Publix continues COVID-19 pandemic sales surge
LAKELAND — Publix Super Markets Inc. saw a pandemic-induced 22% increase in sales revenue for its second quarter that ended June 27.
The Lakeland-based regional supermarket chain, like its competitors, greatly benefited from the fact they were declared an essential business during the COVID-19 shutdown that extended into the second quarter and were allowed to remain open.
Publix reported quarterly sales revenue of $11.4 billion, a 21.8% increase from $9.3 billion in 2019. It estimated sales for the three months through June 27 increased approximately $1.5 billion or 16.1% due to the impact of the coronavirus pandemic.
Same-store sales for the quarter increased 20%. The key retail industry statistic measures sales at stores open at least one year, which factors out sales growth from recently opened supermarkets.
The company saw a second quarter profit of $1.4 billion, or $1.94 per share, more than double the $661.1 million profit, 92 cents per share, a year ago.
“Sales are up for everybody,” said David Livingston, a grocery industry analyst based in Hawaii. “These levels will probably stay as long as the pandemic is around.”
While every supermarket has benefited, Publix has performed above the industry average, roughly 15% increases in quarterly sales revenue, he said.
The second quarter profit also benefited from gains in Publix-held stocks, bonds and other investments. It gained $76 million on investments for the quarter compared to a $27.2 million in the second quarter 2019.
Excluding those investments in the second quarters this year and 2019, Publix would have posted a profit of $978.3 million ($1.39 per share) in the recently completed quarter, a 53.6% gain compared to $637 million (89 cents) in 2019.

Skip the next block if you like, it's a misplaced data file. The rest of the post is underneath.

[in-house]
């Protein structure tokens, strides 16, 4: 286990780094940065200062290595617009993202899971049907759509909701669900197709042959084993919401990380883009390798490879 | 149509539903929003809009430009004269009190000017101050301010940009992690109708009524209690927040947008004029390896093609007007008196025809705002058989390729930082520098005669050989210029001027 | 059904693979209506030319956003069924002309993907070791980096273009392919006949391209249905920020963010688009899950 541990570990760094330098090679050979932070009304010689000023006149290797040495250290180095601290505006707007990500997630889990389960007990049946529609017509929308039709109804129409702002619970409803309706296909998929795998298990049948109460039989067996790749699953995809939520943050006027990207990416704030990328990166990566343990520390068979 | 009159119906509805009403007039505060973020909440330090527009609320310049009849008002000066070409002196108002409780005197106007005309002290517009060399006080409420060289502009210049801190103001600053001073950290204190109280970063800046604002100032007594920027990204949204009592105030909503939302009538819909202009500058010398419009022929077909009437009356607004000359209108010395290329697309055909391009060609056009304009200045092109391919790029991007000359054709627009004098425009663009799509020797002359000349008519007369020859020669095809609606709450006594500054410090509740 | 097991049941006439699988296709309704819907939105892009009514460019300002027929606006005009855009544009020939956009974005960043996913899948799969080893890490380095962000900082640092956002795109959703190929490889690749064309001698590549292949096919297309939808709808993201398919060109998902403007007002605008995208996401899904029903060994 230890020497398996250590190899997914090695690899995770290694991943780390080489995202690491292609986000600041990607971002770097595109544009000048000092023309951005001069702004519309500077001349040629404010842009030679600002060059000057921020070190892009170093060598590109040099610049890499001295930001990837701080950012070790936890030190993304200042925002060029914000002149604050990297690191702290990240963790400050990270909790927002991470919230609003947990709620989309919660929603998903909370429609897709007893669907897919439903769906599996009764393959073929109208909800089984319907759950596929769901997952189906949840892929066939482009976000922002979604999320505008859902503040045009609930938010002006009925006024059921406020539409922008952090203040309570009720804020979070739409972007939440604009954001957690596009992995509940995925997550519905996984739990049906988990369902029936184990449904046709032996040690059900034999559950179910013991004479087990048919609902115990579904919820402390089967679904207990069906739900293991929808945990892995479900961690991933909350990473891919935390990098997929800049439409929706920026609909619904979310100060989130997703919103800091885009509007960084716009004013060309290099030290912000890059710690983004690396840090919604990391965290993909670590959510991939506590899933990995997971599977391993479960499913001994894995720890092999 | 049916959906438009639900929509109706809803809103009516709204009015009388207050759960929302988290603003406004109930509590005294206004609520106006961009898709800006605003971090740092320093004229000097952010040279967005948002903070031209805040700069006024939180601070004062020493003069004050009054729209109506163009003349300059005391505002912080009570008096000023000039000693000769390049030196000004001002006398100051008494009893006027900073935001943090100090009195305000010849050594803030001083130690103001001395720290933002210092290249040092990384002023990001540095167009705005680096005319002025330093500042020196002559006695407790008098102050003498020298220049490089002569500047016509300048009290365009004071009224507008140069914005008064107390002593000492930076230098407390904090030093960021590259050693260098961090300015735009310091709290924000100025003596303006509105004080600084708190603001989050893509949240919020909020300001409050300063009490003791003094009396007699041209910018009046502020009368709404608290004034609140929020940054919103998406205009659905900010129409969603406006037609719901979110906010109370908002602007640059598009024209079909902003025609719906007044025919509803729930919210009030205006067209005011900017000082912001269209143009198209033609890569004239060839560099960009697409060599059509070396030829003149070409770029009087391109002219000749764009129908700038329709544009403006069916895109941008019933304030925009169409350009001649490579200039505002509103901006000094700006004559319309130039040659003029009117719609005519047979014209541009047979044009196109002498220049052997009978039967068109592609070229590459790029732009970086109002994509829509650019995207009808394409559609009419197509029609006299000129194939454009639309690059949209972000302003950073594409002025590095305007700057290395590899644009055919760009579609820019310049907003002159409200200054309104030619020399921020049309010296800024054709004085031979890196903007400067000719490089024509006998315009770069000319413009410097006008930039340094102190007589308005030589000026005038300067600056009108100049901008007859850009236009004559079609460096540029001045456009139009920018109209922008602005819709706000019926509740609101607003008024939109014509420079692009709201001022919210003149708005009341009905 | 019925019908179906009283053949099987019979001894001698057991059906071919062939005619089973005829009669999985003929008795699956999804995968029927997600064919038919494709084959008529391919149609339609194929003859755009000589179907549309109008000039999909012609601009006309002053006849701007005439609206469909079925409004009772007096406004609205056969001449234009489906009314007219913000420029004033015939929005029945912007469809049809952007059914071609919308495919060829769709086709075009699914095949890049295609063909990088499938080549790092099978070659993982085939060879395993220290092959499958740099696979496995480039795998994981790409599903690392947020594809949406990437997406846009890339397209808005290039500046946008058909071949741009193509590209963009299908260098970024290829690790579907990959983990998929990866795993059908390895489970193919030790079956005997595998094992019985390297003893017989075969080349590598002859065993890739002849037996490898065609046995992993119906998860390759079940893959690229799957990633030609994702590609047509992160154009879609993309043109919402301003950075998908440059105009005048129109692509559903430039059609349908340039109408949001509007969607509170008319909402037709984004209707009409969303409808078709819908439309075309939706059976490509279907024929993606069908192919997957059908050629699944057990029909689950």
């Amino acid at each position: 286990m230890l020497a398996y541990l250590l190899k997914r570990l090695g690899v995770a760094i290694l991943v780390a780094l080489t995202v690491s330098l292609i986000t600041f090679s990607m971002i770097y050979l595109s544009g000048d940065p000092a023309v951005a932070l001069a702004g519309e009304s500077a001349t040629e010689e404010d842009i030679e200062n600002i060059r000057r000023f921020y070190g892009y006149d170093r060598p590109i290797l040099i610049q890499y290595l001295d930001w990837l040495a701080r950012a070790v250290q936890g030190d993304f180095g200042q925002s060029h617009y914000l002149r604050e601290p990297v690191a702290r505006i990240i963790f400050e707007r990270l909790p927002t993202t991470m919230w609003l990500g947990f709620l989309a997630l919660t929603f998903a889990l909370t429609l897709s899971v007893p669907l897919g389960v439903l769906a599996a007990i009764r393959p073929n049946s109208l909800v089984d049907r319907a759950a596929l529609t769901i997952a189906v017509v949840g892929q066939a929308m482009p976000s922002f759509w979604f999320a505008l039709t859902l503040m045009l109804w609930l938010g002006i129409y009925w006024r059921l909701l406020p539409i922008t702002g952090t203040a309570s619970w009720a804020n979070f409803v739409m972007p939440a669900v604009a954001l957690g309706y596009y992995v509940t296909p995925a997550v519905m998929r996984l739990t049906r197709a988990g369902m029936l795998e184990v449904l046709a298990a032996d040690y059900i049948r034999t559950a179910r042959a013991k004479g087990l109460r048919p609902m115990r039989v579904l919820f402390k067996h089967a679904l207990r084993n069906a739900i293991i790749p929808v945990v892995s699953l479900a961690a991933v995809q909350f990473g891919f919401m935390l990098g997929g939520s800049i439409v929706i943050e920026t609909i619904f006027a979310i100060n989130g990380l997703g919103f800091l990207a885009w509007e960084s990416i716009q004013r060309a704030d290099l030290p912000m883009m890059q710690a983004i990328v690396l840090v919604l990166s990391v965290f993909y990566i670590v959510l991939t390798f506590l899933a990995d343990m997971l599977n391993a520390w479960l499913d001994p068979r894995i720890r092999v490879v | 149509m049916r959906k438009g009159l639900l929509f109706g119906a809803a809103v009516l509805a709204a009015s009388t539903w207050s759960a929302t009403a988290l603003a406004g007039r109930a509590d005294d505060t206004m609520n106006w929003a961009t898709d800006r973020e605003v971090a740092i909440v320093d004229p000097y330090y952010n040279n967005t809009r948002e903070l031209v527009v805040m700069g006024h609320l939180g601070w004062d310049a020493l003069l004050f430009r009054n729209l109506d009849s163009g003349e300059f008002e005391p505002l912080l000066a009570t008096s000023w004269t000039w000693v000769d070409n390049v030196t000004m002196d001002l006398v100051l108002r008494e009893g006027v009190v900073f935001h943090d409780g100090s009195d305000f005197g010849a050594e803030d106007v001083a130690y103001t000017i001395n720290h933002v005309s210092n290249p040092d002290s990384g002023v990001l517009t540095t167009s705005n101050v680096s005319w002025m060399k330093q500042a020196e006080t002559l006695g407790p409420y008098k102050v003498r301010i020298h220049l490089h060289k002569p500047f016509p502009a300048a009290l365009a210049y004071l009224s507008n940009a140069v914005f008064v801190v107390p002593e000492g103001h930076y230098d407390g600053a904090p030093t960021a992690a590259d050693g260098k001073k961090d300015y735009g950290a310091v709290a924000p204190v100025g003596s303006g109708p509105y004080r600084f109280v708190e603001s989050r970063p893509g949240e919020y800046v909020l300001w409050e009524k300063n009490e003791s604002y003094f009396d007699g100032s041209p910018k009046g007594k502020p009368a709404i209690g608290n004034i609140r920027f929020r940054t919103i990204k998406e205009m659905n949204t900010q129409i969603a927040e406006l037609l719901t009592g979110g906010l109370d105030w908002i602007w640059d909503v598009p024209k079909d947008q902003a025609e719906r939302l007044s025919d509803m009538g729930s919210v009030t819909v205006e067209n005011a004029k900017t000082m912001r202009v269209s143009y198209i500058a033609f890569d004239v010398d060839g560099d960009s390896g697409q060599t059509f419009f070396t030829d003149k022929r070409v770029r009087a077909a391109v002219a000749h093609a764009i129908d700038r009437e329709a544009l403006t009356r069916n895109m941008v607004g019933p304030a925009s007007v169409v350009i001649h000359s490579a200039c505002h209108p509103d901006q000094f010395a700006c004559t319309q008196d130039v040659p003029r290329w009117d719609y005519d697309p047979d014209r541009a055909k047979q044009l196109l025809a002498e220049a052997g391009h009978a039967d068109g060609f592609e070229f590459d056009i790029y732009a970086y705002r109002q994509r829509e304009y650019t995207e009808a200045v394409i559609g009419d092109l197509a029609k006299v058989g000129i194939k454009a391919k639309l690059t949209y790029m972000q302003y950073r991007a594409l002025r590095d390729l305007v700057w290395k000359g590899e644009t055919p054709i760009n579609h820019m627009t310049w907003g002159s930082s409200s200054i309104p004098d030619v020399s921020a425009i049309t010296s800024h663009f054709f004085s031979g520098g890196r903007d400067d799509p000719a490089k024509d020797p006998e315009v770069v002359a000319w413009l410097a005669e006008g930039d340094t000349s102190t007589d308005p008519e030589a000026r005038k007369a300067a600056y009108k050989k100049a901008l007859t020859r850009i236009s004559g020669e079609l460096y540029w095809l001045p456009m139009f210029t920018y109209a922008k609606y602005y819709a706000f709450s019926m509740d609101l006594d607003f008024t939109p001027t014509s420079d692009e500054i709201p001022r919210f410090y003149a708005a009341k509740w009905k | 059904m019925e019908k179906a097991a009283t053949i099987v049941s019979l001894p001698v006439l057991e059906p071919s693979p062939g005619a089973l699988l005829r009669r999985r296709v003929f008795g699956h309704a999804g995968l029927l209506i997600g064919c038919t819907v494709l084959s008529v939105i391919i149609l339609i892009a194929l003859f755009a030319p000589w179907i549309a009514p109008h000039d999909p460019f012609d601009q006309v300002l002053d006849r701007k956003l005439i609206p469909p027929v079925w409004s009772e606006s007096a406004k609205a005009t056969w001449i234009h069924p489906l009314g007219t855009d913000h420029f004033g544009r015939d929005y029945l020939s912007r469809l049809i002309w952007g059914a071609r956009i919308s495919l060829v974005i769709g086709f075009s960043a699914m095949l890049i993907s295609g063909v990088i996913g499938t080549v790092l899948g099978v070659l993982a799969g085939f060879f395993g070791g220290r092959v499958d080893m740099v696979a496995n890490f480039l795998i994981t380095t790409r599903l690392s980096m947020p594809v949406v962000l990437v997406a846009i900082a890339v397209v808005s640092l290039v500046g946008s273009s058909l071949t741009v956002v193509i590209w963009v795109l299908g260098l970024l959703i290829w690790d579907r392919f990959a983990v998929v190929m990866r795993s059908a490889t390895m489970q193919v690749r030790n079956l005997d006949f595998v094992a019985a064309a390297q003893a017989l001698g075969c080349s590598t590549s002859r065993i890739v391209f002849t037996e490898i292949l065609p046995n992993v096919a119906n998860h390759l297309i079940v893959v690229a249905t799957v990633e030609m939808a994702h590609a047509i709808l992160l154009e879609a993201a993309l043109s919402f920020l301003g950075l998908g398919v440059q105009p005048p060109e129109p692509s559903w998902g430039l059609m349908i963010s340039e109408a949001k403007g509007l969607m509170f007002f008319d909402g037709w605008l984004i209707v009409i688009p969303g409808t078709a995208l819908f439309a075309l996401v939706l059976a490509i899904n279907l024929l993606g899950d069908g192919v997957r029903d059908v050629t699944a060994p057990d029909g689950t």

The results represented good news to Publix stockholders, who saw an 8.5% increase to $54.35 per share on Saturday, up from $50.10 per share previously.
Publix stock is not publicly traded and is held by current and former employees, including members of the board of directors. Independent financial analysts determine the Publix stock prices based on a comparison of financial performance in a “peer group” of other supermarket chains: Ahold Delhaize, Kroger and Weis Markets.
The financial results for the first half of 2020 also benefited from the pandemic-induced economic surge.
Publix’s first-half sales reached $22.6 billion, a 19% increase from $19 billion in the first half of 2019. Same store sales increased 17%.
The company estimated sales for the six months rose approximately $2.5 billion, or 13%, because of the coronavirus pandemic.
The company reported a $2 billion profit ($2.89 per share) in this year’s first half, jumping 24% from $1.6 billion ($2.29 per share) in the same period last year.
After factoring out its investments, the first-half profit soared to $1.9 billion ($2.74 per share), a 40.3% increase from the adjusted profit of $1.4 billion ($1.92 per share) in 2019. Publix gained $76 million on investments during this year’s first half compared to a $34 million loss last year.
“Our associates’ efforts to serve our customers and communities have been remarkable,” Publix CEO Todd Jones said in the statement reporting the financial results. “I want to thank our associates for the comfort they bring to our customers and their fellow associates during this difficult time. It is heartwarming to see how much they care.”
Livingston predicted the pandemic sales increases will have legs even beyond the passing of COVID-19. The disease has caused a longer-lasting change in consumer lifestyles.
“If the coronavirus goes away tomorrow, people are going to say, ‘You know what, working at home is pretty good.’ And the companies will say working from home is OK,” Livingston said.
There could be a long-term increase in home schooling and consumers may be reluctant to return to restaurants, he added. All of which will result in more food consumption at home, boosting grocery sales.
Publix’s future also looks promising because of the company’s expansion along the East Coast to Virginia and North and South Carolina, Livingston said.
“Moving up the eastern seaboard is going to return big benefits,” he said. “The competition there is very mediocre.”
The statement also noted Publix has helped tenants in its company-owned shopping centers by offering two months of rent relief to those businesses impacted by the COVID-19 pandemic.
Kevin Bouffard can be reached at firstname.lastname@example.org or at 863-802-7591.
This story originally published to theledger.com, and was shared to other Florida newspapers in the USA TODAY Network - Florida.